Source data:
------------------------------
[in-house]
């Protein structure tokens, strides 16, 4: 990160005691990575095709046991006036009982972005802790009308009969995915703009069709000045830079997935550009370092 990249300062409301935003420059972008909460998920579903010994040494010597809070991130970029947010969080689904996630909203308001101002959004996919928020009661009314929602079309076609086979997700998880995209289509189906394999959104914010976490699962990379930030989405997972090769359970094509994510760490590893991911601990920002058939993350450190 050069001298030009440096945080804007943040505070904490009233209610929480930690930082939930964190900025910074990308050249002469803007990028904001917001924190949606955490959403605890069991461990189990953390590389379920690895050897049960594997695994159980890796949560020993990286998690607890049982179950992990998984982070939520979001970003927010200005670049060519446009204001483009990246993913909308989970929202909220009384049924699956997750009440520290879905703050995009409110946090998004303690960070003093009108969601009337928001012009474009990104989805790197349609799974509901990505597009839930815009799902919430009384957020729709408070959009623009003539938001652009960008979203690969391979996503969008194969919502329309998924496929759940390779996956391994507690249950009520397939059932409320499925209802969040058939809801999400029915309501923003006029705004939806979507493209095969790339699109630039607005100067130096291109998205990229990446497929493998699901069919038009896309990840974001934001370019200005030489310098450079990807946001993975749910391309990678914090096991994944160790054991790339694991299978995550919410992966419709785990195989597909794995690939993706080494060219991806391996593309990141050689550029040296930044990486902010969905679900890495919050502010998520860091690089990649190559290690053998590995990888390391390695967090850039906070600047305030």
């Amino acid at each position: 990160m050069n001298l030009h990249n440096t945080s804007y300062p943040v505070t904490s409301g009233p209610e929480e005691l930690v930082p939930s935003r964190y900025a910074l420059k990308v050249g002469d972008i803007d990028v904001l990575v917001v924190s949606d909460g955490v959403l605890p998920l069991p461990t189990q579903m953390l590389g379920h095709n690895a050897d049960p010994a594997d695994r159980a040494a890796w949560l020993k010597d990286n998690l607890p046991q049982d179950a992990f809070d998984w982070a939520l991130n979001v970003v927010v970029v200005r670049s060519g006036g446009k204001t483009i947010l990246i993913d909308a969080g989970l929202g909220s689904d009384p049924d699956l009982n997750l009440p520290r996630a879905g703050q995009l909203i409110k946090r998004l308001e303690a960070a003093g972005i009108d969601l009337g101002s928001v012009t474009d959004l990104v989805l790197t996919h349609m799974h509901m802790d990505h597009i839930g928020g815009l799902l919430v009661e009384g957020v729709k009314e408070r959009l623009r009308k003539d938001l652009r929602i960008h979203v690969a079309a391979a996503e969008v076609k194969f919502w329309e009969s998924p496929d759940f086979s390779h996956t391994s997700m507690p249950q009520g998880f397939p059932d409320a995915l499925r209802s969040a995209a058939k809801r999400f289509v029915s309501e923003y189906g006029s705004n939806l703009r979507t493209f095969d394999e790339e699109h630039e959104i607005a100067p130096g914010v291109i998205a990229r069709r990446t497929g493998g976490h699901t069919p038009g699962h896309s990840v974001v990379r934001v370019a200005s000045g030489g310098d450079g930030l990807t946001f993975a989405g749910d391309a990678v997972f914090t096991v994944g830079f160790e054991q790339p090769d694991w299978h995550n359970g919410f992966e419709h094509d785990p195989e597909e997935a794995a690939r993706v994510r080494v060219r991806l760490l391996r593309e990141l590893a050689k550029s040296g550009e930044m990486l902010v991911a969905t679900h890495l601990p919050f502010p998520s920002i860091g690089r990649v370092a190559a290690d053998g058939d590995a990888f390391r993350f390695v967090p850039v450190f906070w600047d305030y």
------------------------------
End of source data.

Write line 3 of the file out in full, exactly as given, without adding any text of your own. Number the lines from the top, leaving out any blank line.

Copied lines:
């Amino acid at each position: 990160m050069n001298l030009h990249n440096t945080s804007y300062p943040v505070t904490s409301g009233p209610e929480e005691l930690v930082p939930s935003r964190y900025a910074l420059k990308v050249g002469d972008i803007d990028v904001l990575v917001v924190s949606d909460g955490v959403l605890p998920l069991p461990t189990q579903m953390l590389g379920h095709n690895a050897d049960p010994a594997d695994r159980a040494a890796w949560l020993k010597d990286n998690l607890p046991q049982d179950a992990f809070d998984w982070a939520l991130n979001v970003v927010v970029v200005r670049s060519g006036g446009k204001t483009i947010l990246i993913d909308a969080g989970l929202g909220s689904d009384p049924d699956l009982n997750l009440p520290r996630a879905g703050q995009l909203i409110k946090r998004l308001e303690a960070a003093g972005i009108d969601l009337g101002s928001v012009t474009d959004l990104v989805l790197t996919h349609m799974h509901m802790d990505h597009i839930g928020g815009l799902l919430v009661e009384g957020v729709k009314e408070r959009l623009r009308k003539d938001l652009r929602i960008h979203v690969a079309a391979a996503e969008v076609k194969f919502w329309e009969s998924p496929d759940f086979s390779h996956t391994s997700m507690p249950q009520g998880f397939p059932d409320a995915l499925r209802s969040a995209a058939k809801r999400f289509v029915s309501e923003y189906g006029s705004n939806l703009r979507t493209f095969d394999e790339e699109h630039e959104i607005a100067p130096g914010v291109i998205a990229r069709r990446t497929g493998g976490h699901t069919p038009g699962h896309s990840v974001v990379r934001v370019a200005s000045g030489g310098d450079g930030l990807t946001f993975a989405g749910d391309a990678v997972f914090t096991v994944g830079f160790e054991q790339p090769d694991w299978h995550n359970g919410f992966e419709h094509d785990p195989e597909e997935a794995a690939r993706v994510r080494v060219r991806l760490l391996r593309e990141l590893a050689k550029s040296g550009e930044m990486l902010v991911a969905t679900h890495l601990p919050f502010p998520s920002i860091g690089r990649v370092a190559a290690d053998g058939d590995a990888f390391r993350f390695v967090p850039v450190f906070w600047d305030y």